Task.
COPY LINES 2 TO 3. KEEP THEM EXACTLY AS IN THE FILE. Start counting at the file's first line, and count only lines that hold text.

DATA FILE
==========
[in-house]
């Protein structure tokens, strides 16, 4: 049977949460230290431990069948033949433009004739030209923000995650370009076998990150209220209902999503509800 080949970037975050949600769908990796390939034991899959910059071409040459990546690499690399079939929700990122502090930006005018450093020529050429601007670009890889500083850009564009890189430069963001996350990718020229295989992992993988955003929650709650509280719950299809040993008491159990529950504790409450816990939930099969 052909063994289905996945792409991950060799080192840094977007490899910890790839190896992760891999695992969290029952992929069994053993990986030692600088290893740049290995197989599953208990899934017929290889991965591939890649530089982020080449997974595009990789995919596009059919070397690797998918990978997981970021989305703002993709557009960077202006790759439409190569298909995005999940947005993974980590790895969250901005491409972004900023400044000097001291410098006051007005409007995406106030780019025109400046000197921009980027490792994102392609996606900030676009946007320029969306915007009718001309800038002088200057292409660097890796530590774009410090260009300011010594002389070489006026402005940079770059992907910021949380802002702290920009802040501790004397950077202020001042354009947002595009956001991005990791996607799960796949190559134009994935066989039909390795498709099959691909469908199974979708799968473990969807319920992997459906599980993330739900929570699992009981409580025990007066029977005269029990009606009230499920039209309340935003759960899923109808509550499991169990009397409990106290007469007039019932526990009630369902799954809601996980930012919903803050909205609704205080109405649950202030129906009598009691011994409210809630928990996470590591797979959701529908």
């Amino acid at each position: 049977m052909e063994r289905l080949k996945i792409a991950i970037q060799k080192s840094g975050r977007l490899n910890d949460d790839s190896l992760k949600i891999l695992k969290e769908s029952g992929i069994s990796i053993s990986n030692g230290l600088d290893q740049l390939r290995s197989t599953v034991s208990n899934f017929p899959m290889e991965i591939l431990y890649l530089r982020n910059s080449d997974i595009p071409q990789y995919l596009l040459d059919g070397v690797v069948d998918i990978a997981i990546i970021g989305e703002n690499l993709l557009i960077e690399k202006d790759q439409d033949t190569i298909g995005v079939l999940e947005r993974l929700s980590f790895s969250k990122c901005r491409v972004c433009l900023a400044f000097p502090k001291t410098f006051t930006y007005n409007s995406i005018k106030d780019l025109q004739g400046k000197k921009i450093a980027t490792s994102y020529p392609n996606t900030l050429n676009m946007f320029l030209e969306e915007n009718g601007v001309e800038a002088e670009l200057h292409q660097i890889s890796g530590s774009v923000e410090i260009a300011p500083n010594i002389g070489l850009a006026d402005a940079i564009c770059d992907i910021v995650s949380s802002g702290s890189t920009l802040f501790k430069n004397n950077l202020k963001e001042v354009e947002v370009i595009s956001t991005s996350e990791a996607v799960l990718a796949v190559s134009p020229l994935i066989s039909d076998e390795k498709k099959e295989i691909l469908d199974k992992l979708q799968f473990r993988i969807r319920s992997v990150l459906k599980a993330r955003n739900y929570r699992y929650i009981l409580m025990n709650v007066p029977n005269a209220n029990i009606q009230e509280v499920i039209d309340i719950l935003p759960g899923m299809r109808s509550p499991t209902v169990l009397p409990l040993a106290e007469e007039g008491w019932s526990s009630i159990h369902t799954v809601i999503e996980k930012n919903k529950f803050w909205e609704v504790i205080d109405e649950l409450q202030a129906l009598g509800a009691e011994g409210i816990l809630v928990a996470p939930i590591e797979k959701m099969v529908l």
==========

């Protein structure tokens, strides 16, 4: 049977949460230290431990069948033949433009004739030209923000995650370009076998990150209220209902999503509800 080949970037975050949600769908990796390939034991899959910059071409040459990546690499690399079939929700990122502090930006005018450093020529050429601007670009890889500083850009564009890189430069963001996350990718020229295989992992993988955003929650709650509280719950299809040993008491159990529950504790409450816990939930099969 052909063994289905996945792409991950060799080192840094977007490899910890790839190896992760891999695992969290029952992929069994053993990986030692600088290893740049290995197989599953208990899934017929290889991965591939890649530089982020080449997974595009990789995919596009059919070397690797998918990978997981970021989305703002993709557009960077202006790759439409190569298909995005999940947005993974980590790895969250901005491409972004900023400044000097001291410098006051007005409007995406106030780019025109400046000197921009980027490792994102392609996606900030676009946007320029969306915007009718001309800038002088200057292409660097890796530590774009410090260009300011010594002389070489006026402005940079770059992907910021949380802002702290920009802040501790004397950077202020001042354009947002595009956001991005990791996607799960796949190559134009994935066989039909390795498709099959691909469908199974979708799968473990969807319920992997459906599980993330739900929570699992009981409580025990007066029977005269029990009606009230499920039209309340935003759960899923109808509550499991169990009397409990106290007469007039019932526990009630369902799954809601996980930012919903803050909205609704205080109405649950202030129906009598009691011994409210809630928990996470590591797979959701529908």
């Amino acid at each position: 049977m052909e063994r289905l080949k996945i792409a991950i970037q060799k080192s840094g975050r977007l490899n910890d949460d790839s190896l992760k949600i891999l695992k969290e769908s029952g992929i069994s990796i053993s990986n030692g230290l600088d290893q740049l390939r290995s197989t599953v034991s208990n899934f017929p899959m290889e991965i591939l431990y890649l530089r982020n910059s080449d997974i595009p071409q990789y995919l596009l040459d059919g070397v690797v069948d998918i990978a997981i990546i970021g989305e703002n690499l993709l557009i960077e690399k202006d790759q439409d033949t190569i298909g995005v079939l999940e947005r993974l929700s980590f790895s969250k990122c901005r491409v972004c433009l900023a400044f000097p502090k001291t410098f006051t930006y007005n409007s995406i005018k106030d780019l025109q004739g400046k000197k921009i450093a980027t490792s994102y020529p392609n996606t900030l050429n676009m946007f320029l030209e969306e915007n009718g601007v001309e800038a002088e670009l200057h292409q660097i890889s890796g530590s774009v923000e410090i260009a300011p500083n010594i002389g070489l850009a006026d402005a940079i564009c770059d992907i910021v995650s949380s802002g702290s890189t920009l802040f501790k430069n004397n950077l202020k963001e001042v354009e947002v370009i595009s956001t991005s996350e990791a996607v799960l990718a796949v190559s134009p020229l994935i066989s039909d076998e390795k498709k099959e295989i691909l469908d199974k992992l979708q799968f473990r993988i969807r319920s992997v990150l459906k599980a993330r955003n739900y929570r699992y929650i009981l409580m025990n709650v007066p029977n005269a209220n029990i009606q009230e509280v499920i039209d309340i719950l935003p759960g899923m299809r109808s509550p499991t209902v169990l009397p409990l040993a106290e007469e007039g008491w019932s526990s009630i159990h369902t799954v809601i999503e996980k930012n919903k529950f803050w909205e609704v504790i205080d109405e649950l409450q202030a129906l009598g509800a009691e011994g409210i816990l809630v928990a996470p939930i590591e797979k959701m099969v529908l």